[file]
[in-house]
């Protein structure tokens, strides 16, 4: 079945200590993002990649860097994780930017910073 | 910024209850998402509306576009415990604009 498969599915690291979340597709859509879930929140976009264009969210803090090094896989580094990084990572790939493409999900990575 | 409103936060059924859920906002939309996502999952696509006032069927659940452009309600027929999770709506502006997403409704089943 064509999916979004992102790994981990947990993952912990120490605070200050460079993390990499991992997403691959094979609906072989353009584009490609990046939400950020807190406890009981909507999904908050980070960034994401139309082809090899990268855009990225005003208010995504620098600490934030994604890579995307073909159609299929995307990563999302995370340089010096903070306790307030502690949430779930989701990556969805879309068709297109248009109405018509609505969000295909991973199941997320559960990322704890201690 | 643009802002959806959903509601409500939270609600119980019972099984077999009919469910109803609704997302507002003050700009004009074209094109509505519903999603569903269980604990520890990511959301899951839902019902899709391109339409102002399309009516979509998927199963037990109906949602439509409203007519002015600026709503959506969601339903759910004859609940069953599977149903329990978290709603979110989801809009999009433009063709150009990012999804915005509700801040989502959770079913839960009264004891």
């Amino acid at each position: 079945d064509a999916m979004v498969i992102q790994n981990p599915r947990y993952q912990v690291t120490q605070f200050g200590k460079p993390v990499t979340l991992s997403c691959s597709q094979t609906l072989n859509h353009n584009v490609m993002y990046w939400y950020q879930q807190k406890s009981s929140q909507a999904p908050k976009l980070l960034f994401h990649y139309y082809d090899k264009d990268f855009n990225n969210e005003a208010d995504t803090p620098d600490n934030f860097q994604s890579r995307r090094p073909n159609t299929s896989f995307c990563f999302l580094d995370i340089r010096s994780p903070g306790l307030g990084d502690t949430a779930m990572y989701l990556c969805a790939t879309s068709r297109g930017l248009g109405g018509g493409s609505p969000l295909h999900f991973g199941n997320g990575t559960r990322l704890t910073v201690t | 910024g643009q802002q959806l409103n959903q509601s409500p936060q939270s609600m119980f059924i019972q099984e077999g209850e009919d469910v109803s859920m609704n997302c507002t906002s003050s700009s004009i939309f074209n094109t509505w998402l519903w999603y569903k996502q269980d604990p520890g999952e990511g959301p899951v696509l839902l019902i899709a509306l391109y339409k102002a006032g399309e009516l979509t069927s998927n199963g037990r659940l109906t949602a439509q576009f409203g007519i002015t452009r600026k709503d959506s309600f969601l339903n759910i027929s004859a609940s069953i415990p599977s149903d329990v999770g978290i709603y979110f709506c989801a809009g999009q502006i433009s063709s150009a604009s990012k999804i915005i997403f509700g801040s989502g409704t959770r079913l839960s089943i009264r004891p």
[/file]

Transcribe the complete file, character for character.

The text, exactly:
[in-house]
């Protein structure tokens, strides 16, 4: 079945200590993002990649860097994780930017910073 | 910024209850998402509306576009415990604009 498969599915690291979340597709859509879930929140976009264009969210803090090094896989580094990084990572790939493409999900990575 | 409103936060059924859920906002939309996502999952696509006032069927659940452009309600027929999770709506502006997403409704089943 064509999916979004992102790994981990947990993952912990120490605070200050460079993390990499991992997403691959094979609906072989353009584009490609990046939400950020807190406890009981909507999904908050980070960034994401139309082809090899990268855009990225005003208010995504620098600490934030994604890579995307073909159609299929995307990563999302995370340089010096903070306790307030502690949430779930989701990556969805879309068709297109248009109405018509609505969000295909991973199941997320559960990322704890201690 | 643009802002959806959903509601409500939270609600119980019972099984077999009919469910109803609704997302507002003050700009004009074209094109509505519903999603569903269980604990520890990511959301899951839902019902899709391109339409102002399309009516979509998927199963037990109906949602439509409203007519002015600026709503959506969601339903759910004859609940069953599977149903329990978290709603979110989801809009999009433009063709150009990012999804915005509700801040989502959770079913839960009264004891």
């Amino acid at each position: 079945d064509a999916m979004v498969i992102q790994n981990p599915r947990y993952q912990v690291t120490q605070f200050g200590k460079p993390v990499t979340l991992s997403c691959s597709q094979t609906l072989n859509h353009n584009v490609m993002y990046w939400y950020q879930q807190k406890s009981s929140q909507a999904p908050k976009l980070l960034f994401h990649y139309y082809d090899k264009d990268f855009n990225n969210e005003a208010d995504t803090p620098d600490n934030f860097q994604s890579r995307r090094p073909n159609t299929s896989f995307c990563f999302l580094d995370i340089r010096s994780p903070g306790l307030g990084d502690t949430a779930m990572y989701l990556c969805a790939t879309s068709r297109g930017l248009g109405g018509g493409s609505p969000l295909h999900f991973g199941n997320g990575t559960r990322l704890t910073v201690t | 910024g643009q802002q959806l409103n959903q509601s409500p936060q939270s609600m119980f059924i019972q099984e077999g209850e009919d469910v109803s859920m609704n997302c507002t906002s003050s700009s004009i939309f074209n094109t509505w998402l519903w999603y569903k996502q269980d604990p520890g999952e990511g959301p899951v696509l839902l019902i899709a509306l391109y339409k102002a006032g399309e009516l979509t069927s998927n199963g037990r659940l109906t949602a439509q576009f409203g007519i002015t452009r600026k709503d959506s309600f969601l339903n759910i027929s004859a609940s069953i415990p599977s149903d329990v999770g978290i709603y979110f709506c989801a809009g999009q502006i433009s063709s150009a604009s990012k999804i915005i997403f509700g801040s989502g409704t959770r079913l839960s089943i009264r004891p």